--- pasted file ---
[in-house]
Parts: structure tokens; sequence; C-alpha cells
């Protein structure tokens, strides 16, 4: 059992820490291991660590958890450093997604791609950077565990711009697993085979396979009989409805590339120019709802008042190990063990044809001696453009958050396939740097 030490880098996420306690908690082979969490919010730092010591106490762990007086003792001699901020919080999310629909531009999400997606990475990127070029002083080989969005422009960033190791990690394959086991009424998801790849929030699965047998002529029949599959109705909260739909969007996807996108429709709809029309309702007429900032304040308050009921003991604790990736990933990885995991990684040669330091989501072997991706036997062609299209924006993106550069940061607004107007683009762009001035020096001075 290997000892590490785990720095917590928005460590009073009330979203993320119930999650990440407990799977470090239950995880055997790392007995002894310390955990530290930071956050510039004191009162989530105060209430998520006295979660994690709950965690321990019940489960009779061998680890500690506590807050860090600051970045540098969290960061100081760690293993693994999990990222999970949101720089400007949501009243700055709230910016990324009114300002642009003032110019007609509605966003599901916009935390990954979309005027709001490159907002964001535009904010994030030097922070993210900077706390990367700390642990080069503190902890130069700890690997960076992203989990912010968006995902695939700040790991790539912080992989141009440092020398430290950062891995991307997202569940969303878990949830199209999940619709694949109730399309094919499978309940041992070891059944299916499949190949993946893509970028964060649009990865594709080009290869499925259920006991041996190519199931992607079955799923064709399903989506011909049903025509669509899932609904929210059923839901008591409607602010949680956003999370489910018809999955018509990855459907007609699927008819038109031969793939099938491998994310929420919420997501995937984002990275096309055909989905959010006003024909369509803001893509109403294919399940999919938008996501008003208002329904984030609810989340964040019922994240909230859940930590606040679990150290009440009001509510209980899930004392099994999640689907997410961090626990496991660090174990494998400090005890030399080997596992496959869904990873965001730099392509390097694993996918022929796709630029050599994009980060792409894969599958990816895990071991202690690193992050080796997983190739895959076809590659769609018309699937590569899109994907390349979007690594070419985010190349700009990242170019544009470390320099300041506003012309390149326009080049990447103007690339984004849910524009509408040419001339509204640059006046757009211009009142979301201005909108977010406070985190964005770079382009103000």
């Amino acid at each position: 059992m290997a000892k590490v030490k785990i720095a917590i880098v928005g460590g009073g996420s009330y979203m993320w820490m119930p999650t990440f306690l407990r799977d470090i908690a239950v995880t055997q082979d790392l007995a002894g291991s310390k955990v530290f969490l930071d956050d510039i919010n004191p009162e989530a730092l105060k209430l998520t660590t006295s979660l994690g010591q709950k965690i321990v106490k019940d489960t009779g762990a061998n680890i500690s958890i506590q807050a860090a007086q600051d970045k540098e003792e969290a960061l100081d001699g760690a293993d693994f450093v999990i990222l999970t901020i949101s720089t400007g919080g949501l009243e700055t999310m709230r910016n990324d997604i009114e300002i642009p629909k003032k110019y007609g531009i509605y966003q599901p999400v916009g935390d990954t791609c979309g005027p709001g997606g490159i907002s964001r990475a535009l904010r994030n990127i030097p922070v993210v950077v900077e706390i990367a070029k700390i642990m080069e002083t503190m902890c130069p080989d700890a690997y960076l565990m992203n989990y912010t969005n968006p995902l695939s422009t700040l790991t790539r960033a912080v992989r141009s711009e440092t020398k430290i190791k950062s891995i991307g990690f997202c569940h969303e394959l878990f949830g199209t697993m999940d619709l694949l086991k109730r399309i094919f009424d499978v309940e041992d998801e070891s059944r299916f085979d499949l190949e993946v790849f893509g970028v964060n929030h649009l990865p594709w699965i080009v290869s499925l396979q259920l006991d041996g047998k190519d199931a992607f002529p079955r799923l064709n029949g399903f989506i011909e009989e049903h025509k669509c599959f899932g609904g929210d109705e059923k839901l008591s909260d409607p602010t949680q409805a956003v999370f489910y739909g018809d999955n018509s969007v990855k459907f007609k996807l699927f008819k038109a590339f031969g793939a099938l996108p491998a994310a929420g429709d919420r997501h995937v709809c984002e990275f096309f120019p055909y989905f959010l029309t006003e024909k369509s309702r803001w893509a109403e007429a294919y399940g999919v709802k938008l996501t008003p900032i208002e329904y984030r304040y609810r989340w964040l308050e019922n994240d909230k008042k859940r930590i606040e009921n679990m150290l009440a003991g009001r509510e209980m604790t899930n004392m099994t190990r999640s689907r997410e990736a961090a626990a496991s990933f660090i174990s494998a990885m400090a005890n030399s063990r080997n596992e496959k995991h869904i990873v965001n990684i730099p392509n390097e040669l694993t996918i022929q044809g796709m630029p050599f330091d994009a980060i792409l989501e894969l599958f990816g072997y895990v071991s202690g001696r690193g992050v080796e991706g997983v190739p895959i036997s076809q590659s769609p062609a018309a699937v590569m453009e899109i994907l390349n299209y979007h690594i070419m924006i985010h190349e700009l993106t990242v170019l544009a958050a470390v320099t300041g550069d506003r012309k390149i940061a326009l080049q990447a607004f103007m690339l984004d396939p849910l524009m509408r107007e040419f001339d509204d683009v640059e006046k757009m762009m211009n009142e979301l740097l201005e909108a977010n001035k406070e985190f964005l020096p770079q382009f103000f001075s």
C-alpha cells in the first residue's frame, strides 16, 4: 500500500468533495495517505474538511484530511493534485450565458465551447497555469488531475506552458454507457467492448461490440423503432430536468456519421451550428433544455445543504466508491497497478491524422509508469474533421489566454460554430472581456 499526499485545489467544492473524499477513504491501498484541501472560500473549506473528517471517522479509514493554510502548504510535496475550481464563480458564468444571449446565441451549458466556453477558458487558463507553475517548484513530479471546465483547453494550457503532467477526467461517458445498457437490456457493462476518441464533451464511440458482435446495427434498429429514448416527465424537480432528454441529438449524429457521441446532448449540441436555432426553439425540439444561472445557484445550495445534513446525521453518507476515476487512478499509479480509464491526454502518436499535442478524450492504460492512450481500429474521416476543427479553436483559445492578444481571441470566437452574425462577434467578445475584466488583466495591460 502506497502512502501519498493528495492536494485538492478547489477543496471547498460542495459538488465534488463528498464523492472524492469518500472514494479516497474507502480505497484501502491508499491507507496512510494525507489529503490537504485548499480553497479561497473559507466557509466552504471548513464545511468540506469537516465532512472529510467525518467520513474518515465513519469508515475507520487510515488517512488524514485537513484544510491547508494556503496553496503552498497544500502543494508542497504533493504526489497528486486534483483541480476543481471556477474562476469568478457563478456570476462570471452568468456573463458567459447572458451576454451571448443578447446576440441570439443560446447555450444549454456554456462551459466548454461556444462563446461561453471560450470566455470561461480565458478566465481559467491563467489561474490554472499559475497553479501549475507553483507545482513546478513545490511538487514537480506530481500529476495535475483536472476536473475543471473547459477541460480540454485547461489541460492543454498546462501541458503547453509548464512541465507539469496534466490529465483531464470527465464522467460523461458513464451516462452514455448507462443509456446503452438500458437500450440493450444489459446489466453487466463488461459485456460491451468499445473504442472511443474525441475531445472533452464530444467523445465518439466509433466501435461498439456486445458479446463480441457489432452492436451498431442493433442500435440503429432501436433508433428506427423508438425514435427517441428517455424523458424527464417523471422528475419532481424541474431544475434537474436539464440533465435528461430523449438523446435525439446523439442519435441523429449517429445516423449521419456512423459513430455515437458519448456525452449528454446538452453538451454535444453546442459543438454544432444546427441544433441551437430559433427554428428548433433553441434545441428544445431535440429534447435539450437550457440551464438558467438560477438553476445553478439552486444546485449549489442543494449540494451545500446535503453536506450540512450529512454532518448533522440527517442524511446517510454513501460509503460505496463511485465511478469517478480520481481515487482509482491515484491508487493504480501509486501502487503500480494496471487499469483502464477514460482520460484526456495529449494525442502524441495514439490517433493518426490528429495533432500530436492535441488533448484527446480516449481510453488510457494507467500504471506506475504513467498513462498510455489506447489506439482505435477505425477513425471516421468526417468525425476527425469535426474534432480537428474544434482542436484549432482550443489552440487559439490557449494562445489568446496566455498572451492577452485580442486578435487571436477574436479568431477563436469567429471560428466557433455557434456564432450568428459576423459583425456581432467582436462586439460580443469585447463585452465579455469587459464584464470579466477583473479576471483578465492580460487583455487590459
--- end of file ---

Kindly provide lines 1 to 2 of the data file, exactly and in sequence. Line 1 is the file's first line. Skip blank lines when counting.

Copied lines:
[in-house]
Parts: structure tokens; sequence; C-alpha cells